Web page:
Normal 
 Unknown 
Disease Karyotype 
 AML Unfavorable 11 
 Trisomy 8 
 Multiple abnormalities 
 Monosomy 7 
 t(9; 11) 
 t(9; 22) 
 Normal 
 Favorable (inv 16) 
 Unknown 
 ALL Unfavorable 
 t(9; 22) 
 Multiple abnormalities 
 t(4; 11) 
 t(8; 14) 
 Normal 
 Unknown 

Marrow infusion.The median number of nucleated marrow cells infused into patients was 4.0 × 109 (1.4 to 12.7 × 109) which was the equivalent of 5.6 × 107 cells/kg (2.0 to 25.4 × 107). Immunophenotypic analysis was performed on infused marrow following CD6 depletion. The median number of CD3 cells infused was 1.5 × 106 cells/kg. In the majority of patients, no cells expressing CD6 could be detected in the infused marrow by immunophenotypic analysis.

Engraftment.Forty of 41 patients demonstrated successful initial engraftment (>1.0 × 109 WBC/L) within 30 days of marrow infusion. The patient who failed to engraft had received a one-antigen HLA mismatched marrow. This patient was successfully engrafted with previously cryopreserved autologous bone marrow. The median time to achieve a neutrophil count of 0.5 × 109 cells/L was 19 days (11 to 30 d). Multivariable analysis of factors influencing neutrophil engraftment (including patient age, donor age, sex mismatch, number of cells infused/kg, number of CD3+ cells infused/kg, TBI dose, use of G-CSF ) revealed that only use of G-CSF correlated with speed of engraftment (logrank, P = .003). Platelet counts of 50,000 × 106/L were achieved at a median of 25 days (range, 14 to 55 days) post-BMT.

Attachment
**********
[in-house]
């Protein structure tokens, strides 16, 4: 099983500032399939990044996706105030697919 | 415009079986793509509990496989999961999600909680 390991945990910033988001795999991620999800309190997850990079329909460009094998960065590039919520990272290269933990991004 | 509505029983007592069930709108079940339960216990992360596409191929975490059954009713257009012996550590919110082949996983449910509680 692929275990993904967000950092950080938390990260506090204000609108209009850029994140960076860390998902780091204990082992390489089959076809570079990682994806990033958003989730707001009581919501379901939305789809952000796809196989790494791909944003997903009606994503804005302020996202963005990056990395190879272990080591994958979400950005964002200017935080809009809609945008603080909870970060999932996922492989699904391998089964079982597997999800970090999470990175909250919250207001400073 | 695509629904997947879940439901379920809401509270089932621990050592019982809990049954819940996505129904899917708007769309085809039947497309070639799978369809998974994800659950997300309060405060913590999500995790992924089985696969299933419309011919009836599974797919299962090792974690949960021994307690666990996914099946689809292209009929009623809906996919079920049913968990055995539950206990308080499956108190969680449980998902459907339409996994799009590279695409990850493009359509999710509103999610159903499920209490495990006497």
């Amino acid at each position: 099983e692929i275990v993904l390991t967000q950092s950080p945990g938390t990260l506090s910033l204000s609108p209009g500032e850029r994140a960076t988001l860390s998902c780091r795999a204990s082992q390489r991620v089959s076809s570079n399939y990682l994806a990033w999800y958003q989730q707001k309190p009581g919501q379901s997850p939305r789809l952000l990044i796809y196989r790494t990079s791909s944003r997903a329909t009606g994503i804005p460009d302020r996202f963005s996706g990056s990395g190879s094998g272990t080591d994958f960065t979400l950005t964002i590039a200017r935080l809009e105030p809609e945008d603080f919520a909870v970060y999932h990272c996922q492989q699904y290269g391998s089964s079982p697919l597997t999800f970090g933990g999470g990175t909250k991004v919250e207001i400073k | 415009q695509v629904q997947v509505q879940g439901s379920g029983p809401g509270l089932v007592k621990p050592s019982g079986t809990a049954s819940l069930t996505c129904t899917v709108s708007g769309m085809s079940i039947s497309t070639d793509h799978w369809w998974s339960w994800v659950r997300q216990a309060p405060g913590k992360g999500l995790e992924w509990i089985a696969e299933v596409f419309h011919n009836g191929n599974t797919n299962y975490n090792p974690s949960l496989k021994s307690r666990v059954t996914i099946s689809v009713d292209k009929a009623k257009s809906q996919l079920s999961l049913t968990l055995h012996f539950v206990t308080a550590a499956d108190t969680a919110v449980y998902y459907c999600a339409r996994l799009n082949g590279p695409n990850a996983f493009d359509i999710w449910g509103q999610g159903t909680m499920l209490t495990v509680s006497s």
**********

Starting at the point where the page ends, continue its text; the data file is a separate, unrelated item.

Late graft failure, defined as a drop in absolute neutrophil count to a level <0.1 × 109 cells/L beyond day +30, was noted in two patients who had no evidence of GVHD. It was recognized 54 to 76 days after initial marrow infusion. An active cellular rejection process could not be demonstrated. Both patients were successfully engrafted following reconditioning with cyclophosphamide (30 mg/kg × 4 days), antithymocyte globulin (30 mg/kg for 3 days), and infusion of unmanipulated marrow from the original donor. One patient developed GVHD despite prophylaxis with cyclosporine and corticosteroids.

GVHD.Grade 2 to 4 GVHD occurred in nine patients. It was scored as grade 2 in eight, and grade 3 in one (Fig 1A). Eight of nine patients had cutaneous involvement only. The onset of acute GVHD occurred at a median of day +26. The estimated probability of developing grades 2 to 4 GVHD was 15% in recipients of genotypically identical marrow compared with 42% for those receiving genotypically nonidentical marrow (Fisher's exact, P = .01). Univariate analysis was performed evaluating risk factors including HLA genotypic identity, patient/donor age, patient/donor sex, number of nucleated cells infused (total, CD3+, CD56+, CD6+, CD4+, CD8+), TBI dose, diagnosis, disease stage, and use of G-CSF revealed that only the use of nongenotypically HLA identical donors could predict for the development of acute GVHD. Chronic GVHD was observed in five patients, with an estimated probability for those at risk of 14% (Fig 1B). Chronic GVHD arose in the setting of prior acute GVHD in all cases; no patients developed de novo chronic GVHD. Posttransplant treatment with IL-2 did not induce acute or chronic GVHD in any patients.